When you've a complicated manual process that you want to improve, your first instinct as a developer might be to jump in and start coding. Hold off a bit, the first step is to document.
By rushing in you may miss the forest for the trees. The first time around many steps are likely to be fuzzy and require a human to judge the exact steps in each case. Attempting to handle all the potential cases as you find them will likely lead to yak shaving and you'll be left frustrated with a half-implemented solution.
Grow a document
To avoid this, the next time you have to perform this process open up an empty document (on a wiki, word processor, online document, text editor or whatever) and write down the steps as you perform them. At this first stage you should include enough detail that someone else familiar with the systems in question could perform them (e.g. they know all the naming and procedural conventions), without going into painstaking detail. This gives you an outline of what's involved.
The next few times you need to do the process, use the document as your base. Expand on instructions so that there's less implied logic, and explain any corner cases that come up. Having someone else, particularly a new employee, to follow and improve the document is beneficial.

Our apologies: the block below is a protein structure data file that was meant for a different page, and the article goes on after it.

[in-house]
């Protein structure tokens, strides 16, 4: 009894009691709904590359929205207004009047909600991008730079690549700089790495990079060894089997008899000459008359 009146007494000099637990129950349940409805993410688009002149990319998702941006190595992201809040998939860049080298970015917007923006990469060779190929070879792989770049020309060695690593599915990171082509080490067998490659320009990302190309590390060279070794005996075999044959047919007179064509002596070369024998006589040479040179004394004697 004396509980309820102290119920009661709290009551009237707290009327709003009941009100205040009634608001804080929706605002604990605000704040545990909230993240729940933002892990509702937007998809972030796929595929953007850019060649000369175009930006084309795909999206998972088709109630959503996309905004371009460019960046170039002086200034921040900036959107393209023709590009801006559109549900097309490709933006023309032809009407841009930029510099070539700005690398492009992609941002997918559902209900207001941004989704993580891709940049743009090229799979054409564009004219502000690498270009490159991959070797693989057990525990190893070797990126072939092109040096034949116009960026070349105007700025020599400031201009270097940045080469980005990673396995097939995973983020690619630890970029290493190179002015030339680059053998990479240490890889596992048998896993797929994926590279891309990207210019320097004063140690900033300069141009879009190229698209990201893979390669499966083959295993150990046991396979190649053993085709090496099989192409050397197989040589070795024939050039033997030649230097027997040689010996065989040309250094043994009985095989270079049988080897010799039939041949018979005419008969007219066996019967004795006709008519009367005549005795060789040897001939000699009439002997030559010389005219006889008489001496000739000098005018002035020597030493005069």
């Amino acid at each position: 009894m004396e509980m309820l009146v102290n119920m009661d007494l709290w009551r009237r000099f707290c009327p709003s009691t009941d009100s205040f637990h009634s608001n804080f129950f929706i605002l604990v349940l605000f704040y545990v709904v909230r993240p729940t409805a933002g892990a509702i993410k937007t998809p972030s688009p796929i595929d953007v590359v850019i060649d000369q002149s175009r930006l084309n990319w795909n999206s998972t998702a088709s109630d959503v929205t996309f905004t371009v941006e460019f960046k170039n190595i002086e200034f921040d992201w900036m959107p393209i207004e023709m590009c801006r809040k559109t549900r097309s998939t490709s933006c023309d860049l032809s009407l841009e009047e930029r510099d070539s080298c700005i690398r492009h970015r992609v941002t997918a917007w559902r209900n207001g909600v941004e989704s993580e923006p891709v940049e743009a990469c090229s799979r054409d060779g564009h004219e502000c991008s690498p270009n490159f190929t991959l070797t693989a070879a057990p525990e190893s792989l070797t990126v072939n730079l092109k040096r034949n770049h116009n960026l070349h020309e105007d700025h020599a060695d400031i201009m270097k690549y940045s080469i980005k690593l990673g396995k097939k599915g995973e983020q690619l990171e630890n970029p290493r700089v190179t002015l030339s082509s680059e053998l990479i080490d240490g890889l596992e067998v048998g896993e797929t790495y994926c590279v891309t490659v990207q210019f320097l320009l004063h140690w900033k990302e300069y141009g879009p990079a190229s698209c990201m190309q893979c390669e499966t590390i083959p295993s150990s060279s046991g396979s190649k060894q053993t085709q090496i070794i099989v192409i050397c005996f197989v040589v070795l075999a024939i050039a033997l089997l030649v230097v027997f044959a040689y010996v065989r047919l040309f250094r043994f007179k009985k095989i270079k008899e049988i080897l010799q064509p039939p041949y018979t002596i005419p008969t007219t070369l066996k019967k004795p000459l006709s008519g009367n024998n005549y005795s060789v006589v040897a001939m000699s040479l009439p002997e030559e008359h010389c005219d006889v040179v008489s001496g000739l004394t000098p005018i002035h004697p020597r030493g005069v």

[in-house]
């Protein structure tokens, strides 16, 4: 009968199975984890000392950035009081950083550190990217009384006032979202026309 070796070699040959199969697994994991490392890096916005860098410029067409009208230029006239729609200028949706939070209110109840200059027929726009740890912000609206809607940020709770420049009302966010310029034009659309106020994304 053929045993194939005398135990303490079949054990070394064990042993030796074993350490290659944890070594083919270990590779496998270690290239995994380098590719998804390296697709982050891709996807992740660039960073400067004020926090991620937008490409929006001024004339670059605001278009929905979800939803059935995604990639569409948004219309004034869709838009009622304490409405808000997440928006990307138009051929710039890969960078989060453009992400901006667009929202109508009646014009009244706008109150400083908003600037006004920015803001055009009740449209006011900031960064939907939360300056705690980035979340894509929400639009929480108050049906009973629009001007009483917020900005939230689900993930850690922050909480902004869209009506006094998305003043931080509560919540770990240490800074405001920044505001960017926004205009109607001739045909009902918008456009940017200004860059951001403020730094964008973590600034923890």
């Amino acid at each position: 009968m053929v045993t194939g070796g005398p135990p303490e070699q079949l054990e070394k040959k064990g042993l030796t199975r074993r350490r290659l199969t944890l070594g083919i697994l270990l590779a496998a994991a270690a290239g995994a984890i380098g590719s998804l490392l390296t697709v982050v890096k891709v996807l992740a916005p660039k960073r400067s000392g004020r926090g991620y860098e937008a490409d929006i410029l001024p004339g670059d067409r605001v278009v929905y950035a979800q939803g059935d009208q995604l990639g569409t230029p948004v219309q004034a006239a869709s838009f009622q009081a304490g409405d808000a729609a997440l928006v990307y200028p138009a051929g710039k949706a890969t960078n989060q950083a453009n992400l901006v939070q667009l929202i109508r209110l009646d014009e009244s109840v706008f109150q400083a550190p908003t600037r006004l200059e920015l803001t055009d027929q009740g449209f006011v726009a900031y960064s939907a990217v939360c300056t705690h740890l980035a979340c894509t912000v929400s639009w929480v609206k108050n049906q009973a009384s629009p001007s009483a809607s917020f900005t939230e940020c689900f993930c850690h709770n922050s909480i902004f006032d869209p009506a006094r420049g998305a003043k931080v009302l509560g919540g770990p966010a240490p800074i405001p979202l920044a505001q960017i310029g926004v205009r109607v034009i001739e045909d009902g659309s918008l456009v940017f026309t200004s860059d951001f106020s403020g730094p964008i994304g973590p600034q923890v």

You've got a document, now what?
By now you've got a reasonably good description of what the process is that anyone on the team could follow. This in itself is a benefit as you've reduced your bus factor, and you're less likely to forget or muddle a step in future.
In terms of making the process easier, it should by now be obvious which steps are particularly repetitive and would benefit from scripting or automation. By focusing on these low hanging fruit you can get immediate gains. Fully automating every step, particularly for tasks you rarely perform, isn't always a good return on your time.
There's another potential outcome here too. When you've several such documents for various processes, you may notice certain common themes among the steps that need to be performed. This is a hint that there is infrastructure that you might be missing, such as configuration management or a central user database.
By starting with documentation first you gain value sooner, and it helps you to spot bigger opportunities for improvement.